How Predictable: Coldest Super Bowl on Record Was in Minnesota
How cliche. The coldest Super Bowl setting since 1967 was Minneapolis, site of Super Bowl 52, with the Eagles taking on the Patriots. The kick-off temperature was a nippy 2F with a "high" that day of 9 above zero and a game time wind chill of -14F. So we have that going for us, reinforcing tired Minnesota weather-stereotypes. Oh well. Note to self: it was a balmy 70F inside U.S. Bank Stadium.
Coldest (Outdoor) Super Bowl
The coldest (outdoor) Super Bowl was Cowboys vs. Dolphins at Tulane Stadium in New
Orleans in 1972, with a kick-off temperature of 39F. The 2000 game in Atlanta was played during an ice storm outside!
As far as I can determine, the third coldest Super Bowl was played at MetLife Stadium in Rutherford, New Jersey on February 2, 2014, with a game time temperature of 49 degrees. Positively balmy by comparison. The timing worked out for that match-up between the Seahawks and the Broncos because the next day a whopping 8" of snow fell.
According to data compiled at the Southeast Regional Climate Center only 20 of the previous 55 have been played in domed stadiums (36.6%), while 35 have been held outdoors in warm-weather cities.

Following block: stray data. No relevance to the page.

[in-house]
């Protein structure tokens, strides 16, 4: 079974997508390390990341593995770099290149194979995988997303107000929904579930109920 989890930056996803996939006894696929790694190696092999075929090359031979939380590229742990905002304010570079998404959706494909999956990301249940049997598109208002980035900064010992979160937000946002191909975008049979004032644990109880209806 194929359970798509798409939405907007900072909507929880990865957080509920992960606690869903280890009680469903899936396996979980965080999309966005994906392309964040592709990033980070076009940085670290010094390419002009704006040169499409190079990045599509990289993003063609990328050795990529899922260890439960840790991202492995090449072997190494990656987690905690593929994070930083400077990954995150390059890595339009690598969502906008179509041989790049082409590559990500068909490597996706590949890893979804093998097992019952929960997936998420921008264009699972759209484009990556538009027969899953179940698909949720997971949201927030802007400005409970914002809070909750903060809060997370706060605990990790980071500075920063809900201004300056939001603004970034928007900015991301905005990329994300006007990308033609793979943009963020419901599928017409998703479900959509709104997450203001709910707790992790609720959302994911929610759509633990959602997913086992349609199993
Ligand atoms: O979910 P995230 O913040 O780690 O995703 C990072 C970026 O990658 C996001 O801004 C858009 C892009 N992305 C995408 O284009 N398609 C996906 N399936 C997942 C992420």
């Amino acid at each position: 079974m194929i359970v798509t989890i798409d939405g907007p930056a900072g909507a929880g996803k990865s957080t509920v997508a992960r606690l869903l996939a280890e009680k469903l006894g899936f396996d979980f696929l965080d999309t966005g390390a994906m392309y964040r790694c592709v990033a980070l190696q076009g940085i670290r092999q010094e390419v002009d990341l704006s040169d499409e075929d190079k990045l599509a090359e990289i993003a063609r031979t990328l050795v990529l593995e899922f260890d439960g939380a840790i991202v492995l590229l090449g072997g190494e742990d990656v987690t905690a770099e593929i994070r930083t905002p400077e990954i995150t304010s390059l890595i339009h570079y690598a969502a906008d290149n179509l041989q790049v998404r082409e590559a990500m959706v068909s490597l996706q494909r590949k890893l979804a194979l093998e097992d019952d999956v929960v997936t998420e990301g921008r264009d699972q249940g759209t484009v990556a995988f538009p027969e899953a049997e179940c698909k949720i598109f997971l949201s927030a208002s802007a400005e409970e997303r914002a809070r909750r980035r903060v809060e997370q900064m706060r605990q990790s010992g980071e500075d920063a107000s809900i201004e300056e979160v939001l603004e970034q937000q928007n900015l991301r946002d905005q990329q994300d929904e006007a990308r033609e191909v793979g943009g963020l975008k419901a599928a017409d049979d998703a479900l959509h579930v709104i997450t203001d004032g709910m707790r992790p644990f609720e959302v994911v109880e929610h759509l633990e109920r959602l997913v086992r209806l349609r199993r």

Warmest Super Bowl
According to Almanac.com: "the “hottest” game was played on February 13, 2022, at SoFi Stadium in Inglewood, California. At kickoff, the temperature was 82°F, with a high of 85°F and low of 60°F throughout the game, making it the warmest Super Bowl ever played."
Wettest Super Bowl
The wettest Super Bowl ever played was 2007, when .92" of rain fell on Miami as the Colts took on the Bears. That was the Super Bowl that featured the most remarkable halftime show, with Prince somehow remaining upright, singing and dancing in a soaking south Florida downpour.
Maybe you wondered why the NFL tends to choose predominately southern (domed) cities to host the Big Game? Weather is always part of the equation for football games, but for the Championship Game the goal (apparently) is to try and take weather out of the equation completely.